Groceries in Geneva

We’re getting more comfortable in the city now. Well, I certainly am. One big hurdle that I finally got over today was I finally drove through Geneva. I’ve been dreading this for awhile as something I know I need to do but have no desire to actually do. I finally decided to bite the bullet and just do it. I used to be just fine driving, but ever since I was in an accident a few years ago, it’s like I’ve lost all confidence in myself, or cars, or other drivers. And now, it’s been three months since I’ve driven at all, and this is Europe, where you’re given inches, not lanes, to get by other cars, buses, trains and bikers. Yikes. Luckily, we have the absolute standard of safety in a car. Check out this sweet family ride:


That is a Volvo station wagon, my friend. Nothing says “safe” or “family” or “reliability” like it. Not exactly the sexiest car we’ve ever owned, I’m sure Z still mourns the Lexus, but this is great to get around with room for strollers and car seats and all the other unsexy things we have to lug around. I’m happy to report that today’s drive went well. Not a single accident, and only one rogue bus that seemed to come out of nowhere. We all survived and I’m now officially driving in Europe. Still happier being on the bus than behind it.

We went driving today in order to do a big shopping trip. This was the one to deck out our pantry and all those sundry items you don’t want to be lugging home on the bus: giant boxes of diapers, toilet paper, and about a zillion jars and sauce to stock the fridge. It all worked out very nicely. I still much prefer going to the local market for my food, but there’s some stuff you just can’t get at the farm. Like toilet paper – you don’t want to get that at the farm.

Speaking of the local farm, this is ours:


The barn at the end of our street opens three times a week (Tuesday and Saturday mornings; Thursday evenings) and sells a huge selection of produce, along with a bunch of other amazing goodies. You don’t find some of the more artisanal type things at larger markets, but you can pretty much get most of what you need here. There is stone-ground flour from the wheat fields nearby, jams and jellies in the summer, locally made wines, fish from the lake, as well as some sausage and fresh cheeses. Never before have I been able to meet the chickens who laid my eggs! It makes me realize that I actually live in a place where you could easily practice the “100-Mile Diet” – only eating food within 100 miles of your location. That’s just not possible in Calgary. Or rather, you’ll be eating a lot of beef and not much else in the winter.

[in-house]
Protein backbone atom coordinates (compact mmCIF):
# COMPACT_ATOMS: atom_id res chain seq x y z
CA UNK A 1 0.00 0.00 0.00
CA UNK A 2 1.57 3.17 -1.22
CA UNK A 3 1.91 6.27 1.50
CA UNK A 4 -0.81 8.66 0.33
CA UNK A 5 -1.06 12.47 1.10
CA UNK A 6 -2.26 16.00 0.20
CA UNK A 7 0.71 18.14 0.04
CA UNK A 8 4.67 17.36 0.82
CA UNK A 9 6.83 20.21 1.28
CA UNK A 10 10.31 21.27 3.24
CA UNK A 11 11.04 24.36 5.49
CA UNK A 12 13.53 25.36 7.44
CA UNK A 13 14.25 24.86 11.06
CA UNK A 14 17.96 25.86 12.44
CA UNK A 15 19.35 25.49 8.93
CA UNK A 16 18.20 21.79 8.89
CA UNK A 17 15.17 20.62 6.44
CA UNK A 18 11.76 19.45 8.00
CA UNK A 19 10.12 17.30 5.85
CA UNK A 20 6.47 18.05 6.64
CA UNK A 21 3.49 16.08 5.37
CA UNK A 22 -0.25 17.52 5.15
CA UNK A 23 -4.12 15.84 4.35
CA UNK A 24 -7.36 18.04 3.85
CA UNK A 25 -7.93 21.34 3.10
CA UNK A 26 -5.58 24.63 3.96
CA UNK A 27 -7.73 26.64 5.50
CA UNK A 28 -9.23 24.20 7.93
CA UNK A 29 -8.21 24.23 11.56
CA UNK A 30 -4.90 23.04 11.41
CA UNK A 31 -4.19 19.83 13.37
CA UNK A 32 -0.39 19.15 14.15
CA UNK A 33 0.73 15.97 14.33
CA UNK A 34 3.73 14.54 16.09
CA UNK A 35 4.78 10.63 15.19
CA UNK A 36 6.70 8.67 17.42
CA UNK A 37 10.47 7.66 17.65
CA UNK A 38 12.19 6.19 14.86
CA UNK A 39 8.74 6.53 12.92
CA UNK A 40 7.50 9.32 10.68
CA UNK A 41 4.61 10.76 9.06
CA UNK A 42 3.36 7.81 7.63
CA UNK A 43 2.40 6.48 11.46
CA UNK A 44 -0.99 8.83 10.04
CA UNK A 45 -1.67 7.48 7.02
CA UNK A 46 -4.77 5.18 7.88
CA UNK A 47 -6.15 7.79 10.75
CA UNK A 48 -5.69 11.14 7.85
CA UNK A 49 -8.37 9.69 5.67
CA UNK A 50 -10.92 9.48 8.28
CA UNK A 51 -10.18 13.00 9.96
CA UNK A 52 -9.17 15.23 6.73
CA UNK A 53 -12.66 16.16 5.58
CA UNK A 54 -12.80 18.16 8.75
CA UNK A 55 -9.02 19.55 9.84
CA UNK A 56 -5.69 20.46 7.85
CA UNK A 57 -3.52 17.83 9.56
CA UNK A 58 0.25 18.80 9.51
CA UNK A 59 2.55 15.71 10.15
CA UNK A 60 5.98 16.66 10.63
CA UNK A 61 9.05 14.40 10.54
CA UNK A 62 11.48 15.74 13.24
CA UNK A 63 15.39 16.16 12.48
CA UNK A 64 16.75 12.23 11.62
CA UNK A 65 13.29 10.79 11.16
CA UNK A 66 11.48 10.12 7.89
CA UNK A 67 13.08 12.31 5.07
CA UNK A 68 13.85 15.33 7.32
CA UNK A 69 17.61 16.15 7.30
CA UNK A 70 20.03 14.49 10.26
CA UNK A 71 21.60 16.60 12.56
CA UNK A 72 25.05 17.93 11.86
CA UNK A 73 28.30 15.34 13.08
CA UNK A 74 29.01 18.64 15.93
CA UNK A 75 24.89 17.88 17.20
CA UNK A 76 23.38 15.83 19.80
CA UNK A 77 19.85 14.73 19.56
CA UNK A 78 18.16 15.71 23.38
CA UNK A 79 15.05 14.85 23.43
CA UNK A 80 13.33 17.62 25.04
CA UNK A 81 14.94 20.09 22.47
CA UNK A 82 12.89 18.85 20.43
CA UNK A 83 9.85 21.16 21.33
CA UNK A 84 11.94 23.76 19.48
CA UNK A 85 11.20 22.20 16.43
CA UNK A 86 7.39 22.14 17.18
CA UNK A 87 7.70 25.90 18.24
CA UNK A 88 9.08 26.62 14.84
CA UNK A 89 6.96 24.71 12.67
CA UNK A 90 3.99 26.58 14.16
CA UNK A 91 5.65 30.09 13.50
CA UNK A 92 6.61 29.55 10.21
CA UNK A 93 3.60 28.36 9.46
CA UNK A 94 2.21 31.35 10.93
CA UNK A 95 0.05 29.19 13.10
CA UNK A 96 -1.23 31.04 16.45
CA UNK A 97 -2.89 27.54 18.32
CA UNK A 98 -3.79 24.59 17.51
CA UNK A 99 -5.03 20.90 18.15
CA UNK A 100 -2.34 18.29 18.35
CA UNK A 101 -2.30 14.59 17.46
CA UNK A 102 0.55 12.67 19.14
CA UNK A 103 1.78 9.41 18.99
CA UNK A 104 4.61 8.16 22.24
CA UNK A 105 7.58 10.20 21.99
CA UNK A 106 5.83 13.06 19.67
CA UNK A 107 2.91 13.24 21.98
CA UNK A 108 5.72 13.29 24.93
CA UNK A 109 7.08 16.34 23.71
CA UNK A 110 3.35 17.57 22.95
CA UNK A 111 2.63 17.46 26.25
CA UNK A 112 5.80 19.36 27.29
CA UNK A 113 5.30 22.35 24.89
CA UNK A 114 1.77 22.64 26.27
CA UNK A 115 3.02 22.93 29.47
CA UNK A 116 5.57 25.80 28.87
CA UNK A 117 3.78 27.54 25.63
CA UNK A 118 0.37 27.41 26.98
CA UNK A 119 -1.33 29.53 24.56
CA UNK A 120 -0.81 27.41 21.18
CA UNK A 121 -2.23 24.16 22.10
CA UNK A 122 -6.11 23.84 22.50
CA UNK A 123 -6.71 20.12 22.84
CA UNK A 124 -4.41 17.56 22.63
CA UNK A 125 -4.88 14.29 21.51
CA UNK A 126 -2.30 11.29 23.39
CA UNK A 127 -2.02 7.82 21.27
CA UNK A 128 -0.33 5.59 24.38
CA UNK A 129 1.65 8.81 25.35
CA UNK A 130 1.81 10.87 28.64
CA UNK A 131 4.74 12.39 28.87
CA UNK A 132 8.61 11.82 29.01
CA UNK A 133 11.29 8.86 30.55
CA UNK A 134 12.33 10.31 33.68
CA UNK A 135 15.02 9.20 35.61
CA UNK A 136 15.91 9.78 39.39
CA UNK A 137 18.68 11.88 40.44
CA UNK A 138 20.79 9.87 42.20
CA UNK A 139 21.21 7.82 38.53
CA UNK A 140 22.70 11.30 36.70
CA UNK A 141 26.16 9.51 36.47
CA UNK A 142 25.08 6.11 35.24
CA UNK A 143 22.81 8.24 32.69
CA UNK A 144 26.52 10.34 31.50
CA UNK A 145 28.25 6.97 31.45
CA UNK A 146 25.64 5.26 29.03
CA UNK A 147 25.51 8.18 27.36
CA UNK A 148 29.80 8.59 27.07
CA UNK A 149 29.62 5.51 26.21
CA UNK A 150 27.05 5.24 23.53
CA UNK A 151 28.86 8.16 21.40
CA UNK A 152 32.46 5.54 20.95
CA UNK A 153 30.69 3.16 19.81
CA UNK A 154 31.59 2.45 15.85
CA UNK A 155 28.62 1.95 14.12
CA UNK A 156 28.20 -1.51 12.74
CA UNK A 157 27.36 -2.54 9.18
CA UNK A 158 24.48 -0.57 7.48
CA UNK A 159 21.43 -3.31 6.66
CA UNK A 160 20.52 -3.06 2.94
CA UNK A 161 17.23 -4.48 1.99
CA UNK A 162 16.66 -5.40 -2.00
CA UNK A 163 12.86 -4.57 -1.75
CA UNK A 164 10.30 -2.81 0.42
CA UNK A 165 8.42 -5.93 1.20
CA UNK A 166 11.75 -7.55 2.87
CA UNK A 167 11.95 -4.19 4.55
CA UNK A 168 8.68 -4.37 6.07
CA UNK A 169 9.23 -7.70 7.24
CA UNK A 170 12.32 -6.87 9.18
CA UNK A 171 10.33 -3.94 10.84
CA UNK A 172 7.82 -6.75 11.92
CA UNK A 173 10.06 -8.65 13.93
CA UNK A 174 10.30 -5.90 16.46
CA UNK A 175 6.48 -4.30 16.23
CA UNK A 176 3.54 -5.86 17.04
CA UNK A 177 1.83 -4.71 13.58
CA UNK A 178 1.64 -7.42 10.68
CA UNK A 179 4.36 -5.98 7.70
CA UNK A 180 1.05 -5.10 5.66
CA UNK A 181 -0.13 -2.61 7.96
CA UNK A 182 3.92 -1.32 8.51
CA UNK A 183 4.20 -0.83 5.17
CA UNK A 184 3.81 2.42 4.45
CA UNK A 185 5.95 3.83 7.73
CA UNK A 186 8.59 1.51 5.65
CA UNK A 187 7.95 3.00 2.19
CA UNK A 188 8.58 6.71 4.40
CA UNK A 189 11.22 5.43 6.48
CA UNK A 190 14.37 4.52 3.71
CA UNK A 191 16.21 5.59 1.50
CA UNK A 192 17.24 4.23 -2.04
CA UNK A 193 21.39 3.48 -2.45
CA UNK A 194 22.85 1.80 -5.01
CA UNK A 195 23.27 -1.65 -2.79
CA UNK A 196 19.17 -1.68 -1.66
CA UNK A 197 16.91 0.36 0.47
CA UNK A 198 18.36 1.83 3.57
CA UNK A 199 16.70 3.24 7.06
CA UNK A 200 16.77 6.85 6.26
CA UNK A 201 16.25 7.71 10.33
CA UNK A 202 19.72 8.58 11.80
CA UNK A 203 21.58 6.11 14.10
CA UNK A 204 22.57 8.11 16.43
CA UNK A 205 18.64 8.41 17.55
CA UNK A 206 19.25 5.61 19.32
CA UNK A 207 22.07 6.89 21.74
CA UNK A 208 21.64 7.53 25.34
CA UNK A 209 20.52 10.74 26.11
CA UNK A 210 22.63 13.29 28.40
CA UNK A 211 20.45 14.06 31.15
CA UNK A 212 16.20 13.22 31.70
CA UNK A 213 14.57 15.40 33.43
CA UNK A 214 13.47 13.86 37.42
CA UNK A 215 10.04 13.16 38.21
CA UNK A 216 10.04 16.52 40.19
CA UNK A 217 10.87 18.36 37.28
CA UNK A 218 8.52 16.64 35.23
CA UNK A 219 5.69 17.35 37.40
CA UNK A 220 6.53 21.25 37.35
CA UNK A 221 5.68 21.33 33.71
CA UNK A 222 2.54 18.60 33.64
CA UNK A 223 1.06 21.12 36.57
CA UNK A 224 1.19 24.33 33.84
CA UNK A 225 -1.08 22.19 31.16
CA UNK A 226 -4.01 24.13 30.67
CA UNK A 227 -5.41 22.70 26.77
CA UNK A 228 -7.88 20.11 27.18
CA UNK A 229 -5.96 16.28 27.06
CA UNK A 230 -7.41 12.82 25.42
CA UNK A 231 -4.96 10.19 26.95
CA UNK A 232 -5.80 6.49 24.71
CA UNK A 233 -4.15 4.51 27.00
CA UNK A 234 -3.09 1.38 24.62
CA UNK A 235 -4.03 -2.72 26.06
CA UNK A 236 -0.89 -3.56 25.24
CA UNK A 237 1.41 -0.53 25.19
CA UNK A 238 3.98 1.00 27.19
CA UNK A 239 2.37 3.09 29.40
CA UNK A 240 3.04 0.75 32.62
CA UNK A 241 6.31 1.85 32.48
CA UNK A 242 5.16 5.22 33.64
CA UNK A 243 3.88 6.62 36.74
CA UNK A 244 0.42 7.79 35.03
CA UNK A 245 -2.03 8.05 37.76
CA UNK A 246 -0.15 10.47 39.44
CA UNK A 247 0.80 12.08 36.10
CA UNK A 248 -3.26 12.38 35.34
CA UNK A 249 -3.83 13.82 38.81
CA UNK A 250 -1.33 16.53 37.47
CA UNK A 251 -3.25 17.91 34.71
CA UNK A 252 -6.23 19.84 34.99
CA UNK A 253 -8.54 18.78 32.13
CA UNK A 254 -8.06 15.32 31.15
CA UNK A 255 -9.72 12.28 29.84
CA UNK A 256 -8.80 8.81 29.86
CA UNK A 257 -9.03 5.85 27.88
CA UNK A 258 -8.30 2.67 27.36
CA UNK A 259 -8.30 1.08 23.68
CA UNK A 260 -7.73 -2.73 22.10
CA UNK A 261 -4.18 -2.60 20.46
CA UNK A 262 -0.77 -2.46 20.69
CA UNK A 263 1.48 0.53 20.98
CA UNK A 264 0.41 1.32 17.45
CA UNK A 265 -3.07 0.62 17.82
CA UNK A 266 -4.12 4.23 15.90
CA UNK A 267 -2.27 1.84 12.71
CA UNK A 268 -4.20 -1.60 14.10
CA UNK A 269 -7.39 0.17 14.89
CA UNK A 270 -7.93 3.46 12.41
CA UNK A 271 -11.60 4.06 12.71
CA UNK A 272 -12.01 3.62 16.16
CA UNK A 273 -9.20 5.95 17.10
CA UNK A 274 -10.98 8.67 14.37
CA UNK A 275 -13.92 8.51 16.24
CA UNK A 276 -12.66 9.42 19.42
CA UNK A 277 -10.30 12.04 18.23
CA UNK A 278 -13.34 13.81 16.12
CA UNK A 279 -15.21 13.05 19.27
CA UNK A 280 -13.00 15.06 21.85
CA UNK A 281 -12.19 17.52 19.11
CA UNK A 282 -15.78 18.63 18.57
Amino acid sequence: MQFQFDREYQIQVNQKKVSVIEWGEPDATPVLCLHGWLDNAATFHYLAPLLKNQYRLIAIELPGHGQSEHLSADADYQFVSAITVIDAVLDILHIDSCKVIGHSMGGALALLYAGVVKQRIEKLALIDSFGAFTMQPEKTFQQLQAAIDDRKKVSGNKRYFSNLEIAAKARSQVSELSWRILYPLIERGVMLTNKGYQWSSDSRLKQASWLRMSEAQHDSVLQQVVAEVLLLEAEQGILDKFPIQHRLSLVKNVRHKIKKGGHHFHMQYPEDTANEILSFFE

Also, at the market they cut the greens off of the carrots you buy so that the kids can feed the rabbits who are penned up just outside the barn. “Kids” in this case means me, since X was a little reserved about meeting the little guys and I excitedly went to each and every rabbit to make sure they all got an equal share. Just going to the market makes me happy and we’ve been eating a lot of salads because I am so excited by the quality of the produce we have.


This is one afternoon’s loot from the market. I was making salade nicoise and realized I could purchase nearly all the ingredients around the corner. Just looking at the picture makes my mouth water! Here’s the end product:


All in all, we feel pretty blessed to be where we are right now. Whether it’s at the Swiss version of big box stores or the farm down the street, the quality of food here can’t be denied.


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